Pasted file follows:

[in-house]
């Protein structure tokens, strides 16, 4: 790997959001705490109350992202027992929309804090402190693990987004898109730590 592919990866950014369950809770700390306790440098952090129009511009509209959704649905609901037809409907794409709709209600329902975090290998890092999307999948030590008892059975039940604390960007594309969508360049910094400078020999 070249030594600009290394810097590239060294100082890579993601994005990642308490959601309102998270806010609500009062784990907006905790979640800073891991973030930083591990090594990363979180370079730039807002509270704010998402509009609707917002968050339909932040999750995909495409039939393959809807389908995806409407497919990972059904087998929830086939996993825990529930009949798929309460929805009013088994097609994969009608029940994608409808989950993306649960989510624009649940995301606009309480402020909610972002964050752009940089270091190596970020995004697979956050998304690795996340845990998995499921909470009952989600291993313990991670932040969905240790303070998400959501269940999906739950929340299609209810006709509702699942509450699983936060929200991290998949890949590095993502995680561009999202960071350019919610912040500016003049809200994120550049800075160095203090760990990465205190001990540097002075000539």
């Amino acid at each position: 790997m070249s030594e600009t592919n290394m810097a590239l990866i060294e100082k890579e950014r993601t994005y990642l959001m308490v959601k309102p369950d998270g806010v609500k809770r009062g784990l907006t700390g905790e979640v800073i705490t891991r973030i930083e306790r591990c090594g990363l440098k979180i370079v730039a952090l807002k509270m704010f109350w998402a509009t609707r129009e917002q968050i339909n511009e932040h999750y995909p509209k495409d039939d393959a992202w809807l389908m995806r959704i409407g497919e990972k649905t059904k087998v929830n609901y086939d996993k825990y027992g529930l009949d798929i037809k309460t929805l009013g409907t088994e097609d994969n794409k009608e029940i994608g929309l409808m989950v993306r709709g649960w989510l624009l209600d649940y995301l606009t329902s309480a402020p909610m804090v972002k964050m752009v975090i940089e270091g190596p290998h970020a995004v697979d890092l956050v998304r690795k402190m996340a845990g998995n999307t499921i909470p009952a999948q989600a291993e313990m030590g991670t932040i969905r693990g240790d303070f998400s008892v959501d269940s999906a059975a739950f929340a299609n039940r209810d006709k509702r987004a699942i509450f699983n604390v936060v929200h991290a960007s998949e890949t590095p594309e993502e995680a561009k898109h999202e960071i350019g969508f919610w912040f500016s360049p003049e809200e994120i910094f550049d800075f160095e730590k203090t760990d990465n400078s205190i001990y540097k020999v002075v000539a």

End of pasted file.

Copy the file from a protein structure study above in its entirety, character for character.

[in-house]
């Protein structure tokens, strides 16, 4: 790997959001705490109350992202027992929309804090402190693990987004898109730590 592919990866950014369950809770700390306790440098952090129009511009509209959704649905609901037809409907794409709709209600329902975090290998890092999307999948030590008892059975039940604390960007594309969508360049910094400078020999 070249030594600009290394810097590239060294100082890579993601994005990642308490959601309102998270806010609500009062784990907006905790979640800073891991973030930083591990090594990363979180370079730039807002509270704010998402509009609707917002968050339909932040999750995909495409039939393959809807389908995806409407497919990972059904087998929830086939996993825990529930009949798929309460929805009013088994097609994969009608029940994608409808989950993306649960989510624009649940995301606009309480402020909610972002964050752009940089270091190596970020995004697979956050998304690795996340845990998995499921909470009952989600291993313990991670932040969905240790303070998400959501269940999906739950929340299609209810006709509702699942509450699983936060929200991290998949890949590095993502995680561009999202960071350019919610912040500016003049809200994120550049800075160095203090760990990465205190001990540097002075000539």
């Amino acid at each position: 790997m070249s030594e600009t592919n290394m810097a590239l990866i060294e100082k890579e950014r993601t994005y990642l959001m308490v959601k309102p369950d998270g806010v609500k809770r009062g784990l907006t700390g905790e979640v800073i705490t891991r973030i930083e306790r591990c090594g990363l440098k979180i370079v730039a952090l807002k509270m704010f109350w998402a509009t609707r129009e917002q968050i339909n511009e932040h999750y995909p509209k495409d039939d393959a992202w809807l389908m995806r959704i409407g497919e990972k649905t059904k087998v929830n609901y086939d996993k825990y027992g529930l009949d798929i037809k309460t929805l009013g409907t088994e097609d994969n794409k009608e029940i994608g929309l409808m989950v993306r709709g649960w989510l624009l209600d649940y995301l606009t329902s309480a402020p909610m804090v972002k964050m752009v975090i940089e270091g190596p290998h970020a995004v697979d890092l956050v998304r690795k402190m996340a845990g998995n999307t499921i909470p009952a999948q989600a291993e313990m030590g991670t932040i969905r693990g240790d303070f998400s008892v959501d269940s999906a059975a739950f929340a299609n039940r209810d006709k509702r987004a699942i509450f699983n604390v936060v929200h991290a960007s998949e890949t590095p594309e993502e995680a561009k898109h999202e960071i350019g969508f919610w912040f500016s360049p003049e809200e994120i910094f550049d800075f160095e730590k203090t760990d990465n400078s205190i001990y540097k020999v002075v000539a």